Will Modicare convince investors that the market is ripe for investment?

A doctor examines a patient during a general health camp in Mumbai. Yvdalmia/Shutterstock

By Joseph Dana | April 4, 2018

India might have one of the world’s fastest-growing economies but it spends a fraction of its GDP on healthcare. Mainstream reporting invariably focuses on India’s technological potential, the growth of its workforce, or its recent GDP growth. Yet, healthcare remains a critical part of the nation’s infrastructure, and it is woefully lacking in funds to expand and cater to the country’s changing demographics.

According to a 2017 PwC report on India’s health sector, the Indian government spends roughly 1% of its GDP on healthcare. In 2014, the World Bank found that the global average for government expenditure on healthcare as a proportion of GDP was 9.8%. This means India has one of the lowest expenditures of any country globally but is not far off some of its neighbors. To put these numbers into perspective, the World Bank found that  Kenya spent 3.5% of its GDP on healthcare in 2014, Nigeria 0.9%, and Pakistan 0.9%.

The lack of funding, according to the Indian health ministry, pushes 7% of the population into poverty each year. The report says the inability of the private and public sectors to work together on desperately needed projects such as new hospitals and the maintenance of existing infrastructure is a major cause for this impasse.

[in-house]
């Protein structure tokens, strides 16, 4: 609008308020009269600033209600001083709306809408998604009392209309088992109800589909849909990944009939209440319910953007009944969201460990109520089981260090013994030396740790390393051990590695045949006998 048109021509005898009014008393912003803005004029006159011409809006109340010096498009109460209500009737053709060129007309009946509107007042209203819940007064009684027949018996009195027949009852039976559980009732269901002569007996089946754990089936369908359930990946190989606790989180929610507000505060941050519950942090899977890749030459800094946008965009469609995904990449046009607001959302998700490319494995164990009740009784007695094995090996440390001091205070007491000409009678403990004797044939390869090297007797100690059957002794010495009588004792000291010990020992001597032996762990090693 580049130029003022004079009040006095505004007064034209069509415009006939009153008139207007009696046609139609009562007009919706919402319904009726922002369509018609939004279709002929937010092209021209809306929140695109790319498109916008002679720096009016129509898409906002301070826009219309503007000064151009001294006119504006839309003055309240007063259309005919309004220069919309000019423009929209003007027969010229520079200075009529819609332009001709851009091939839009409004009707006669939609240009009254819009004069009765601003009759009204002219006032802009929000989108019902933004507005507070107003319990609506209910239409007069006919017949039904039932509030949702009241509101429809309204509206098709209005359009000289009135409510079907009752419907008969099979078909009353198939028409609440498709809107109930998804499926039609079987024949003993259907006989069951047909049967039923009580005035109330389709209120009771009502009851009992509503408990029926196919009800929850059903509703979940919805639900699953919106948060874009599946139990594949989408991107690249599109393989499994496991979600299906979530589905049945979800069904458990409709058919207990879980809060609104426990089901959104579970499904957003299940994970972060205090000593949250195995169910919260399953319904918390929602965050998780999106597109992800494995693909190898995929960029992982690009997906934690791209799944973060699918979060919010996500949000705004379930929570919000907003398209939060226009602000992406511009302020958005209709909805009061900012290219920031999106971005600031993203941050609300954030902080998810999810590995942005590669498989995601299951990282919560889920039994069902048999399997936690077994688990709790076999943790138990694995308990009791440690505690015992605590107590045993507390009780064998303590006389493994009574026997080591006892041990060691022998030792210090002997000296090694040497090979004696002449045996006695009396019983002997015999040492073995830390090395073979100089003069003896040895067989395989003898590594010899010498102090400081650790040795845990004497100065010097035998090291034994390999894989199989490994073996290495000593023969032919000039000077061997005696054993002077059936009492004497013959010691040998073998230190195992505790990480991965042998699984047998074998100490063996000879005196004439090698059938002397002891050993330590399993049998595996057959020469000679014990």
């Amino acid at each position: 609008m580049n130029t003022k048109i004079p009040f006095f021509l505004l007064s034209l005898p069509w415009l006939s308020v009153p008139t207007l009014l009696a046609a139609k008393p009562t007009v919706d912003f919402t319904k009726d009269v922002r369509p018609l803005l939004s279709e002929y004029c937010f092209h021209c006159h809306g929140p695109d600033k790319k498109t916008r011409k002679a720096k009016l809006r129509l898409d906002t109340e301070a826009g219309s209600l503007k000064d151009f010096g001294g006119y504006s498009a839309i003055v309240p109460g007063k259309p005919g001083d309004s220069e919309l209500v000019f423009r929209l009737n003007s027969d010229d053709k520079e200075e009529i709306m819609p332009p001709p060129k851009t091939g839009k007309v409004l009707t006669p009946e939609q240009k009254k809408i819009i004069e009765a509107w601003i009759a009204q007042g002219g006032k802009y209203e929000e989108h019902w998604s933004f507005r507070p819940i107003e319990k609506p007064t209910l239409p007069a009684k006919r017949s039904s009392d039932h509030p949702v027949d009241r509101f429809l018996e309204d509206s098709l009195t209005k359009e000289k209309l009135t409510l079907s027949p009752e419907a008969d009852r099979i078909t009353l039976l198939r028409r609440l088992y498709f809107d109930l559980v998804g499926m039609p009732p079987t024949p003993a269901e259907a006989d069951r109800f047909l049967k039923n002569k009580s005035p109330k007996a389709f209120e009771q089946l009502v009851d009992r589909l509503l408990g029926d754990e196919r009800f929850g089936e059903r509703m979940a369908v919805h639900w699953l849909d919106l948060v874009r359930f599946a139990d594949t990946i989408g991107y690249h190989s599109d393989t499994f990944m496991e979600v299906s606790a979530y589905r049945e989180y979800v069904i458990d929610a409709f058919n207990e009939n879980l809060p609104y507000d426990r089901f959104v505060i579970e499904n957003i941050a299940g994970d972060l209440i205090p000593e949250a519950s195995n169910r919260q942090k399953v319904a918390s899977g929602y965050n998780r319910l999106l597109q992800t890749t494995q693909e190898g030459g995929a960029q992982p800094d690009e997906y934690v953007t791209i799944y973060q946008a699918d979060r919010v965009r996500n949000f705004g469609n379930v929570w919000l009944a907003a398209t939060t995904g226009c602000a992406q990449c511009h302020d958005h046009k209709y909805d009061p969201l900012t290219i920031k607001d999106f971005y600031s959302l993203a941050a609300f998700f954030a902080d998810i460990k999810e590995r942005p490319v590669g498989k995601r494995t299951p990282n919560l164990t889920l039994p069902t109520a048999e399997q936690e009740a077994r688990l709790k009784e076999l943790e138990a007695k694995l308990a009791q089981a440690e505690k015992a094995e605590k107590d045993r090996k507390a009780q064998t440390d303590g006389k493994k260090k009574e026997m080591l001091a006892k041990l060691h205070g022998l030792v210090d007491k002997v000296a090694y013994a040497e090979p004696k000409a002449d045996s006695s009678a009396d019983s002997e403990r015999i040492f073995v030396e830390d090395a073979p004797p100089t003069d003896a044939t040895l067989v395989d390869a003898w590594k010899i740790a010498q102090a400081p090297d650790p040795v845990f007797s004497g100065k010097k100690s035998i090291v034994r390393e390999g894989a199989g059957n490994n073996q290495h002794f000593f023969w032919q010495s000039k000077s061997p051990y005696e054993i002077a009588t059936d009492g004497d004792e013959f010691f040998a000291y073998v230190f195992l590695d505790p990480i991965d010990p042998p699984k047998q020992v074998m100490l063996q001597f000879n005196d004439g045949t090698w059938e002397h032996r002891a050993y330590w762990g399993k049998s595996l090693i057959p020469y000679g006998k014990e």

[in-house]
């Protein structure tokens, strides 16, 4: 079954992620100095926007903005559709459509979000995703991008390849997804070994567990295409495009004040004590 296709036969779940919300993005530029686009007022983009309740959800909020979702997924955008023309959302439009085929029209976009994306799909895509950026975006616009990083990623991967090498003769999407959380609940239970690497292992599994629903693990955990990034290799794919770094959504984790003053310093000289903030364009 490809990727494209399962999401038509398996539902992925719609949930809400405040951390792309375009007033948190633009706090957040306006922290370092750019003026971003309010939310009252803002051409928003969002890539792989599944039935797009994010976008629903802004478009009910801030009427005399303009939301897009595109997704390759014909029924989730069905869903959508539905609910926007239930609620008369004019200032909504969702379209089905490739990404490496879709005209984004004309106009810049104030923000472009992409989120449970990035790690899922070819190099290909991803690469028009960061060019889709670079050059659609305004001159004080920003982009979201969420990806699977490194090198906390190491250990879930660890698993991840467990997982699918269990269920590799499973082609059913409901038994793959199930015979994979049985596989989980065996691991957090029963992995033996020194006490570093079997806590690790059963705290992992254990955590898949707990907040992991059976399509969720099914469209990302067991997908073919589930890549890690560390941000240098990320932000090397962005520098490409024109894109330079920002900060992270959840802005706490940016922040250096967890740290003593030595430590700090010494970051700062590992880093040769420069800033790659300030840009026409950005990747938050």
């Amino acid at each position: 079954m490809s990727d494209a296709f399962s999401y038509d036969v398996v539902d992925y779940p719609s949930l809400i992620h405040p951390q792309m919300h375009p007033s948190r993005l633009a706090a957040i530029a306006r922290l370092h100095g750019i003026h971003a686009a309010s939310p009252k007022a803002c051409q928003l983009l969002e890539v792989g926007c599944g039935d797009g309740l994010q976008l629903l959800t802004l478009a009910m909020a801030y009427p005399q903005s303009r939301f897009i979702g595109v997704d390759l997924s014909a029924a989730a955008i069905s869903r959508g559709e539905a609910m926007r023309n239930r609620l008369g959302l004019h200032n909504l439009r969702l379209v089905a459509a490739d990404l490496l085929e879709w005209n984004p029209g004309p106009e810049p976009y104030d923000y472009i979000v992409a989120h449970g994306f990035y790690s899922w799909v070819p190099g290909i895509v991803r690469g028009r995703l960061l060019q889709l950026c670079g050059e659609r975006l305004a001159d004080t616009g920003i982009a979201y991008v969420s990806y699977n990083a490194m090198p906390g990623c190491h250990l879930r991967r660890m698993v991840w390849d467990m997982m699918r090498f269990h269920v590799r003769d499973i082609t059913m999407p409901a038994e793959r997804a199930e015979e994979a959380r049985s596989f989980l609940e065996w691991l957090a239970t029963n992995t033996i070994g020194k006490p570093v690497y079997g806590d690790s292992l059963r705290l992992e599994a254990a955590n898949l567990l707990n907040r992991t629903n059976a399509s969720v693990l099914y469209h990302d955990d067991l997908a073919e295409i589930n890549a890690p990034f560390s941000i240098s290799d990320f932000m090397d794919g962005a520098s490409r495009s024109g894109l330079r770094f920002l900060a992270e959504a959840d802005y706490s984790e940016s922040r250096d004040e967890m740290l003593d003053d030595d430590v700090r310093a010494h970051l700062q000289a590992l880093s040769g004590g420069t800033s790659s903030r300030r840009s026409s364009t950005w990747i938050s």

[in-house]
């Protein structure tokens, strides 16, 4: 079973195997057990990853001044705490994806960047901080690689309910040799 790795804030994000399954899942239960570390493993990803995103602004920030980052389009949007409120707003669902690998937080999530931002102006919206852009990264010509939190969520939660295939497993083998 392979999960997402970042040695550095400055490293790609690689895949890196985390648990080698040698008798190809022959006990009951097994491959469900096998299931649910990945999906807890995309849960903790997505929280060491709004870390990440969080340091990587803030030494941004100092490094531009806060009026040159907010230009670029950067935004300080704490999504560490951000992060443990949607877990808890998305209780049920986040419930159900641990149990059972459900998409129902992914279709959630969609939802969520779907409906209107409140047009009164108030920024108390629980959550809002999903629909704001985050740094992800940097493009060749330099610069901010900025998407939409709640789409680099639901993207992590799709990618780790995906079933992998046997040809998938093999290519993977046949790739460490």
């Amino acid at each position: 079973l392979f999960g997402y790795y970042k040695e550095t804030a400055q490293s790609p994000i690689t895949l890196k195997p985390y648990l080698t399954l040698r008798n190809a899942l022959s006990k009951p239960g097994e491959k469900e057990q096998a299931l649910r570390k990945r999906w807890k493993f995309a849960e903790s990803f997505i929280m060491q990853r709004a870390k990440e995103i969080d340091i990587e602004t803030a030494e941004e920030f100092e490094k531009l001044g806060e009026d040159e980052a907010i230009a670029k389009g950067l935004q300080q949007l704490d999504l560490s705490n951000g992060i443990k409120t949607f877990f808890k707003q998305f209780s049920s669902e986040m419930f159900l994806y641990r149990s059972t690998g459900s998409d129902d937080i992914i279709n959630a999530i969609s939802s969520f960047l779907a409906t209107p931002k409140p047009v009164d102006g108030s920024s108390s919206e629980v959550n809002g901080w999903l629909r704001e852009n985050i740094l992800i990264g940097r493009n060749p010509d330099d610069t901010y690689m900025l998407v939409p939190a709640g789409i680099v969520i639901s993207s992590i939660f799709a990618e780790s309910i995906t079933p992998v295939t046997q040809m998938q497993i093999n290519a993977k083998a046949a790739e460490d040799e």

Prime Minister Narendra Modi’s government announced an ambitious nationwide insurance scheme to combat healthcare challenges earlier this year. Dubbed “Modicare”, the central government has allocated $1.54bn to cover half of India’s population with health insurance. The government still hasn’t said exactly how it will combat the nation’s shortage of hospitals and doctors. This is, perhaps, where the private sector can find an opportunity.

Private hospital operators have moved into the Indian market aggressively in the last decade. According to Quartz, India’s healthcare market is worth $100bn and, given digital advancements in healthcare that will facilitate more patients in the system, is forecast to reach $280bn in 2022 and $373bn in 2022. What is the takeaway? The government’s measures, while helpful, will not solve the country’s healthcare burden alone. Along with the demonetization scheme or even the biometric identity programme launched under Modi, healthcare is a sector where private capital can have an immediate impact.

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